Gove moves prudently

The reported exclusion of measures to amend the application of the Human Rights Act in the UK from the Queen's Speech is probably good news. There are two issues around the HRA and the ECHR - and we must be careful we don't throw out the baby with the bathwater. 

The first issue is the supremacy of the UK's judiciary. I believe that our judiciary must not only be fully independent from government, the extension of the sovereign as the fount of justice, but must also be supreme in all matters of legal judgement. No court should be able to over-rule or modify the decisions of our Supreme Court. 

The second issue is our rights against the depredations and incursions of big business and of government. I want absolutely to enjoy legal protection against overweening interference, against bureaucratic prodnoses, against politically inspired malicious persecution and all the other evils of a globalist, centrist big State. I want an Act of Parliament that preserves my freedom and my fundamental rights, and I want an independent British judiciary to defend those rights. 

How can one trust the French, the Dutch, the Czechs, the Hungarians and the Poles when in living memory they used their own police forces and compliant judges to send millions of their own people to the extermination camps at the polite request of their invaders? And how can we trust those invaders, the Germans, a race still stained with the blood of 30 millions? We forget that freedom and liberty are novel concepts to much of Europe, whereas they are ingrained in the very bones of Englishmen. They can revert quite easily to that recent barbarism, and cannot be trusted with the rights and freedoms of English subjects. 

So what we need is an end to the jurisdiction of the European Court of Human Rights without departing from the substantive protection of the European Convention that has applied since 1953. A return, in fact, to the status quo ante that applied before Protocol 11 took force in 1998; this was the provision that made the ECHR supreme (over the House of Lords at the time). Simply by resiling from this protocol Gove will achieve the necessary change.    

Tuesday, 26 May 2015

12 days to save England

Dan Snow is a young man who wants to be a historian. His principal qualifications appear to be that he is the son of someone famous and that he can sail a small yacht competently - at least on camera. The BBC uses him to introduce actual experts (who are mostly quite good) and to fill in some basic second-form history for the benefit of terminally stupid viewers. He's also in charge of gimmicks such as CGI in which ships' flags fly the wrong way. Still, he's a well set up young man and I expect he has his own fan club at least amongst the Friends of Dorothy. Of Howard he says on camera rather shamefacedly "to be honest he got the job on the basis of his aristocratic pedigree rather than his naval fighting skills". A bottle of NV for whoever put that line in young Snow's script. 

Dr Sam Willis and Professor Saul David are amongst the actual real historians who provide the sensible grown up stuff without any of the camp hissiness of perhaps the greatest of our Tudor queens, David Starkey. Actually, I'd welcome Dave as I like to call him leading the commentary on that other 12 days to save England - Cameron's current whirlwind tour of European leaders. His candid comments on Merkel and Hollande would be unmissable.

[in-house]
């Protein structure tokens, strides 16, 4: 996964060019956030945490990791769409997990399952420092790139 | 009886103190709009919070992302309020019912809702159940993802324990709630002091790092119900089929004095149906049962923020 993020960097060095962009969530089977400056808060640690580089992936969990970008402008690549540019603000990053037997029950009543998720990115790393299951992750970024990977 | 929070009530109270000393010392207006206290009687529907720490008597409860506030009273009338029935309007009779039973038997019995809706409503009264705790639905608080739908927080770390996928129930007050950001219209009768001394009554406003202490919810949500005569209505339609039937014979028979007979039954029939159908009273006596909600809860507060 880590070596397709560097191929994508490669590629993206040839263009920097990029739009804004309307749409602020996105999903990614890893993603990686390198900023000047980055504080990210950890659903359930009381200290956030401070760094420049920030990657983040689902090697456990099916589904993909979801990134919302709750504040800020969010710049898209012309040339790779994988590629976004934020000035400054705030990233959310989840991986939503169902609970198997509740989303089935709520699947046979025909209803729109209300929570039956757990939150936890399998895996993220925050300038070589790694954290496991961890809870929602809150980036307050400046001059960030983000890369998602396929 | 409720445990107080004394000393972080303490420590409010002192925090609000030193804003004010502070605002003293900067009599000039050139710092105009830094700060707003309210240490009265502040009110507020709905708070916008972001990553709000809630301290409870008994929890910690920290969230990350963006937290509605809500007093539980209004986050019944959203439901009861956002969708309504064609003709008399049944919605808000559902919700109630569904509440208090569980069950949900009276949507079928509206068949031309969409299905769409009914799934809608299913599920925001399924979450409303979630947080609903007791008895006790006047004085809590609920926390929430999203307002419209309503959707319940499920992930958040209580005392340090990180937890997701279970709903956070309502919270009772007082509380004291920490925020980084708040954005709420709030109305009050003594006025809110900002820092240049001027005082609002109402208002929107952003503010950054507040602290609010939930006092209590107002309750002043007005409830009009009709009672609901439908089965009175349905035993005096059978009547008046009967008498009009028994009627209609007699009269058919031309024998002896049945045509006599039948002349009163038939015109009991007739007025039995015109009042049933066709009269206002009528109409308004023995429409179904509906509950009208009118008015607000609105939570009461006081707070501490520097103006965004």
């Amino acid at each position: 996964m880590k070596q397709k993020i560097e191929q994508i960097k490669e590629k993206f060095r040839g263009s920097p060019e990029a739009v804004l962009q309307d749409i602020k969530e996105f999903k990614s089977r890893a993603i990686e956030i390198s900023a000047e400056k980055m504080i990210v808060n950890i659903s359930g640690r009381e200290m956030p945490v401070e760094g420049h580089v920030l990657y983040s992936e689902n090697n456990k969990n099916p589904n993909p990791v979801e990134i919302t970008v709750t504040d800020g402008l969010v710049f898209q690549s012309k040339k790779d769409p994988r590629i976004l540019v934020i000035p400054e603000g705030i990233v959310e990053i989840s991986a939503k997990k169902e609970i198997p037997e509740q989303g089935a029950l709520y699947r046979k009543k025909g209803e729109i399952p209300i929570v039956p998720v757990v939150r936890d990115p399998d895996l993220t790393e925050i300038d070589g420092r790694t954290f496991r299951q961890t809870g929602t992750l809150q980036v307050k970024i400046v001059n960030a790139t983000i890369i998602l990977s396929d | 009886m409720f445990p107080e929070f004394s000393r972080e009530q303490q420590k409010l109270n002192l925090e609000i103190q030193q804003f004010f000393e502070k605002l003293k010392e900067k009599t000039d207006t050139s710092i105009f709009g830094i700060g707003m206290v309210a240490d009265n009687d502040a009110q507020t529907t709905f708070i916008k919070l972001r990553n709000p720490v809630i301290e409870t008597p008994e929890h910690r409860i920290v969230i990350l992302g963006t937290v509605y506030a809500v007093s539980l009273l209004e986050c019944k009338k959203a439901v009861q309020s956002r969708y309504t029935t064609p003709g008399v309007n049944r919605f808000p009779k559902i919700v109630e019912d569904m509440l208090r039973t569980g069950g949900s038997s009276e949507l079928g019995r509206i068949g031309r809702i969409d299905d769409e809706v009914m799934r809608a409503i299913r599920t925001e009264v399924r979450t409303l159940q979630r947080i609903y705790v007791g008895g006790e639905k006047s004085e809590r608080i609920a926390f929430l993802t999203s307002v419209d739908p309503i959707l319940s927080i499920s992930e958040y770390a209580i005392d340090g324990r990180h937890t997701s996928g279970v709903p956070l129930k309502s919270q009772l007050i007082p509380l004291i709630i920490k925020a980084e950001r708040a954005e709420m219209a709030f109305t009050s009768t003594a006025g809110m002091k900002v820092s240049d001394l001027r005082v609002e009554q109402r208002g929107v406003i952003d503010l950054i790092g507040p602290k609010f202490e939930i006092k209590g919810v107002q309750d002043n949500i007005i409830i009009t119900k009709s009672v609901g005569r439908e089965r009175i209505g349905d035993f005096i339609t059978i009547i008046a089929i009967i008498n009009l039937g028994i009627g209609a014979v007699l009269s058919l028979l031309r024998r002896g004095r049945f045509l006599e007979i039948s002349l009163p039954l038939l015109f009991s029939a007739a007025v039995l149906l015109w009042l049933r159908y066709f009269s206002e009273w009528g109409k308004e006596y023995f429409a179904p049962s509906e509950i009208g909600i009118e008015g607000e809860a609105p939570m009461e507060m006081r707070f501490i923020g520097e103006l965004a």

This is the sort of stuff the BBC do best - though this is three times as long as it need usefully be. Some decent editing, getting rid of the crap gimmicks used to keep those with 20 second attention spans watching and sending young Snow to a university somewhere to do some actual research for seven years or so and get himself a doctorate (which would be cheaper than at present - though it wouldn't keep him in saily boats) would all be improvements.  
Magical Spanish bi-directional wind

Monday, 25 May 2015

Cameron denies vote to schoolkids shock

Euphiles protested today that Prime Minister Cameron has no plans to extend voting to 14 year-olds for the forthcoming Euro referendum. They also protested against the exclusion of certified lunatics and Eurotrash aristocrats. "Cameron is excluding those most likely to vote 'Yes' to the Federasts" A spokesman said. "Indoctrinated schoolkids and madpersons are an important support bloc for us". 

Voting eligibility will be based on standard general election criteria - and will include more than 1m Commonwealth citizens resident in the UK while excluding over 1m EU citizens living and working here. (Hatfield Girl has a useful post on dual citizenships - which are rightly discouraged across Europe)

Time then to court the votes of all our Commonwealth cousins - whose home nations will have a far greater chance of trade and commerce with a UK outside of the EU.

Sunday, 24 May 2015

Catholic Church and direct democracy

The Irish referendum result has placed an elephant in the forthcoming Synod. It may be that the Church's betrayal of the laity which makes it more likely that the two words that greet a priest will be 'Dirrty fecker' and not 'Hello Father', that this betrayal invited what many correspondents see as a kicking, or that the Church has lost the moral leadership of Ireland, or that Irish humanism triumphed over myth and superstition. Take your pick. 

The Catholic church will continue to oppose gay marriage, abortion, divorce, IVF and promiscuity in exactly the same way it opposes theft, murder, idolatry and adultery - on doctrinal grounds, that such things are moral absolutes. There is no room for moral relativism in doctrine. At the same time, people generally want to cast the church in the role of leaders in social justice - and of a variety of social justice that holds that love trumps all. People want a church that defends what they do, whether 'right' or 'wrong'. The challenge that faces Synod this October is that this is unknown territory for the Catholic church - a rigidly hierarchical organisation that has never accommodated direct democracy. 

The Catholic church and the Labour party will both be contemplating their futures this weekend in an age in which rule by centralist diktat, of command and control, has lost legitimacy amongst people who reserve their right to make their own minds up on individual issues. Neither can flourish in an era of direct democracy. Let's see which one cracks first.